“As I have gotten older I have learned to better understand the people I am helping get better in sport. The personal relationship is SO important. It helps to build trust, enjoyment and a love of the sport.”

Paul Bullock – Volleyball – Collingwood – 44 Years

“I have played sport at local, county, national, and international levels and there is something that I only learned towards the end of my sporting career and as I took coaching more seriously. My development was hindered by winning to much. You need to teach that losing is a learn opportunity. Winning, on the other hand promotes confidence, which can be great but, in large doses can also be a disaster. The balance of winning and losing is very important in younger plays and should be part of the building blocks of development in any sport. If winning comes easy there is no hunger for training, learning, and devotion to team work. My approach has developed into no focus on winning, it’s all about development, achieving personal goals, and congratulating moments when “it all comes together”. Winning becomes a byproduct of this approach.”

“To think about it, definitely look on making more of a relationship with the players, see what they are interested in, to help with their development in their sport or sports so that they have a feeling of accomplishment, and to guide them to the next level, while at the same time having fun doing it.”

Ron Graham – Hockey – Nepean – 45 Years

“I have become more sensitive to individual needs and the importance of spending time with the athlete on a more personal level.”

Paulina Bond – Swimming – London – 2 Years

“By taking the time to reflect, I am constantly learning and therefore constantly evolving as a coach”

Ross Clarke – Basketball – Port Sydney – 20 Years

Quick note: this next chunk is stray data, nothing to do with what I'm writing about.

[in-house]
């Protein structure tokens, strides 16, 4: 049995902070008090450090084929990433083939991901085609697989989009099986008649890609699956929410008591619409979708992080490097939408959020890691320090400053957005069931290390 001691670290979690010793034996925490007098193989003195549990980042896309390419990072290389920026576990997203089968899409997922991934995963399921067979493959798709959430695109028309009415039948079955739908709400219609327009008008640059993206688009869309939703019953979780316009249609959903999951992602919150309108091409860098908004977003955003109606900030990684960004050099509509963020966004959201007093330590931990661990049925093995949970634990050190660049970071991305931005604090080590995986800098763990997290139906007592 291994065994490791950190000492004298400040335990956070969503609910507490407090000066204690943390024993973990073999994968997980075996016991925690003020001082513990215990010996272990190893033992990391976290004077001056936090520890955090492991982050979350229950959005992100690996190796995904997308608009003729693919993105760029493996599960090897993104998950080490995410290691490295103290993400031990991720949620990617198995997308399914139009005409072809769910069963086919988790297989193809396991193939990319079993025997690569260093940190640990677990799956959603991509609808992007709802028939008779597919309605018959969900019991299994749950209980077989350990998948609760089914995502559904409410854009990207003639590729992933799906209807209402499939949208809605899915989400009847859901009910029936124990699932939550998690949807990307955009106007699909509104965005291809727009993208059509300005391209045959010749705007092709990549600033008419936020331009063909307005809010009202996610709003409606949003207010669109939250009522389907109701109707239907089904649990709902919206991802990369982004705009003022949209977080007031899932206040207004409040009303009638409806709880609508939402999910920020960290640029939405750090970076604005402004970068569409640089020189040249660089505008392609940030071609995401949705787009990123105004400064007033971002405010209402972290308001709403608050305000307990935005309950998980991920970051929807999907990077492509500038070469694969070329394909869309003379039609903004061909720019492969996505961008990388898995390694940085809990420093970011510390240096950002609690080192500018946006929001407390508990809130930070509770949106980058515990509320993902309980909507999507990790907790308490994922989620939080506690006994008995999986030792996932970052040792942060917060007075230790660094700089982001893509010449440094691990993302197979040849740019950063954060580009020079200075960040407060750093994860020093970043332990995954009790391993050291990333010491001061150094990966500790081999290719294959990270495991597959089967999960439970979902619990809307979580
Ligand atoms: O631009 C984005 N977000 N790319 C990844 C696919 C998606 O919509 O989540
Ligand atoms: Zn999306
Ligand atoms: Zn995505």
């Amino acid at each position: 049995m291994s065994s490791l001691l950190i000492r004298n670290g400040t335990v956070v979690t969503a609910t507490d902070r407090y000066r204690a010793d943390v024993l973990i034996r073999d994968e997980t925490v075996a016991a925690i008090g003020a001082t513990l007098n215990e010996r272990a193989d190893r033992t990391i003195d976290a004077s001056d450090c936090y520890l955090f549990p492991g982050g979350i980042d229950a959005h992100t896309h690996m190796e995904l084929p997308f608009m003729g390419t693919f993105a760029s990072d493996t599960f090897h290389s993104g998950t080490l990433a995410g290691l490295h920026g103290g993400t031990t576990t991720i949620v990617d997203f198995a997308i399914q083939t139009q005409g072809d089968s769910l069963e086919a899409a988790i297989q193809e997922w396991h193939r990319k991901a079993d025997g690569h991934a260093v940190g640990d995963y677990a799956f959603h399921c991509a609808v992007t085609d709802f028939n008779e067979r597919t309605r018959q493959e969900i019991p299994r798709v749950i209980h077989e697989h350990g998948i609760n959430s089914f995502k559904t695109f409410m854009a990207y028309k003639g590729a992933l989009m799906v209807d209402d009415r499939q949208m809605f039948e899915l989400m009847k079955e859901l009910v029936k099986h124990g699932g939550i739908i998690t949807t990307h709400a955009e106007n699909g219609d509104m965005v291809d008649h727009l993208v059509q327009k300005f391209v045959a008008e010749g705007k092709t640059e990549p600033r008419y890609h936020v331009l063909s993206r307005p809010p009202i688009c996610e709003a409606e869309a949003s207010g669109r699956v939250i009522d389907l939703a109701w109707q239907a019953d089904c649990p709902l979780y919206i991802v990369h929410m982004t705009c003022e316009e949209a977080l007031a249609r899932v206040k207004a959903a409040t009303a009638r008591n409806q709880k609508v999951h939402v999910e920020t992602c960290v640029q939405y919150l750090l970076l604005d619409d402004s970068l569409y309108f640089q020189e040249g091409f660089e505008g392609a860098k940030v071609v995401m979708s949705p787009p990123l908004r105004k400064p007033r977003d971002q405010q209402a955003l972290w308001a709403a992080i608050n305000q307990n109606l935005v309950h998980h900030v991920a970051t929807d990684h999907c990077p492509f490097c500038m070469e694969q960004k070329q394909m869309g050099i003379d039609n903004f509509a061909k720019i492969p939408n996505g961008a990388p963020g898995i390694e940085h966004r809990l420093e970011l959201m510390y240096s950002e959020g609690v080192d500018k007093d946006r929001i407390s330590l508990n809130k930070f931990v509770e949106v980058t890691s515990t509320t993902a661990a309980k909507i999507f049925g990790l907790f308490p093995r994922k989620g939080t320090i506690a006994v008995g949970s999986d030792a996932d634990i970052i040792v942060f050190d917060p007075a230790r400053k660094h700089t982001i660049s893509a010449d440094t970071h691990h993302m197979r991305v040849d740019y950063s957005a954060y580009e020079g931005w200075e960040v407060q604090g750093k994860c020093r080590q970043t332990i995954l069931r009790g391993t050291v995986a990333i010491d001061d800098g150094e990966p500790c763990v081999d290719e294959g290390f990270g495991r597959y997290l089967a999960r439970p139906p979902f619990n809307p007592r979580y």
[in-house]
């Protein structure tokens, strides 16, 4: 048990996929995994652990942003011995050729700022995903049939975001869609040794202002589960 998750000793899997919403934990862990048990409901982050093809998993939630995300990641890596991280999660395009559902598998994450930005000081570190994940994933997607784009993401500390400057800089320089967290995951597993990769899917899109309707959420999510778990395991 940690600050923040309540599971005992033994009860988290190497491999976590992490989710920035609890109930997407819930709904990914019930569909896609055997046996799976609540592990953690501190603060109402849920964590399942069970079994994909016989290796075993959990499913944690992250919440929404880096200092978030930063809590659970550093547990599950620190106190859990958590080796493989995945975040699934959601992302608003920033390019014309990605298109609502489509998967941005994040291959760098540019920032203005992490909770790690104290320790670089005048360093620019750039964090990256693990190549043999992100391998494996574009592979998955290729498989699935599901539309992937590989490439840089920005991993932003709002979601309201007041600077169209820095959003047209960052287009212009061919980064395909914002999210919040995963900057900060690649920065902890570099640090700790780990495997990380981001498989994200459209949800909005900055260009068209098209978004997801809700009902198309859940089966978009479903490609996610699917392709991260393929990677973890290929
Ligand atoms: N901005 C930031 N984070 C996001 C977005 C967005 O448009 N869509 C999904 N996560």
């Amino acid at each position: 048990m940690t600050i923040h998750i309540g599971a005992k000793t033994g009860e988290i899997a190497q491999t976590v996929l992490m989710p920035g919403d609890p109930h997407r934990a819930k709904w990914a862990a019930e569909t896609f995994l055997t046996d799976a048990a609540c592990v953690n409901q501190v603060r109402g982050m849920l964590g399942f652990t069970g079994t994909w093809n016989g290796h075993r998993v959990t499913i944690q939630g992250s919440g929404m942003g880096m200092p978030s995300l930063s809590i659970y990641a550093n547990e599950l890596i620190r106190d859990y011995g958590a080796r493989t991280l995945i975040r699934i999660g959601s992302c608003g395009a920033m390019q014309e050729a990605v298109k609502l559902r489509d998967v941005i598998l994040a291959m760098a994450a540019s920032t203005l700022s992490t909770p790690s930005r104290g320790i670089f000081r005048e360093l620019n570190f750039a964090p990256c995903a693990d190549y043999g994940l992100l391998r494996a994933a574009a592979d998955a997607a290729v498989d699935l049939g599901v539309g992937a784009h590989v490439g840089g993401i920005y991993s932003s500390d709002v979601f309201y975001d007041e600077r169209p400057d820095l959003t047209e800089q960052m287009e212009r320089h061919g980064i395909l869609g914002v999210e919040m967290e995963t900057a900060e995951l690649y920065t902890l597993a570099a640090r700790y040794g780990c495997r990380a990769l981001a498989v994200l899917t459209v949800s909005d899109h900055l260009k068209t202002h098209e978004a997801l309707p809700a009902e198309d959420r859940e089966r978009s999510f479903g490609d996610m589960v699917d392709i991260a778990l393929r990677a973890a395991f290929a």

“Allowing athletes to have a greater contribution to their role on the team. We often “complain” that players do not communicate well, but often we don’t give them a chance to communicate to work on it”

Louise Smith – Volleyball – Orleans – 15 Years

“The more I attend training sessions and work with different coaches the more I glean how better to work with athletes. If you do not keep learning you will be left behind and it is the athlete that will pay that prices not necessarily the coach.”

Rejeanne MacLeod – Curling – Sault Ste. Marie – 18 years

“My coaching philosophy has changed from experience and who I am coaching. If my player’s are brand new, I’m focused on getting them on time, safety, rules, having their attention and having fun. My other coaching of College teams it’s about setting goals, expectations, team work, drills, and exhibitions.”

Joe Benedetti – Softball – Hamilton – 20+ Years

“Over time it has become evident that rep sports have somehow created financial and other barriers that has limited the ability of those families with less to have their athletes participate. This disturbing trend has given me cause to pause and reflect on how I can ensure that any athlete can tryout, be selected and participate in the program – develop their skills and attend competitions, regardless of financial concerns.

Simply procedures like doing an analysis: Is this a must-have, should have, or just a would be nice to have” budget item. Suffice to say we discovered we do not need new equipment bags every year with the team logo, player’s name and number on them.”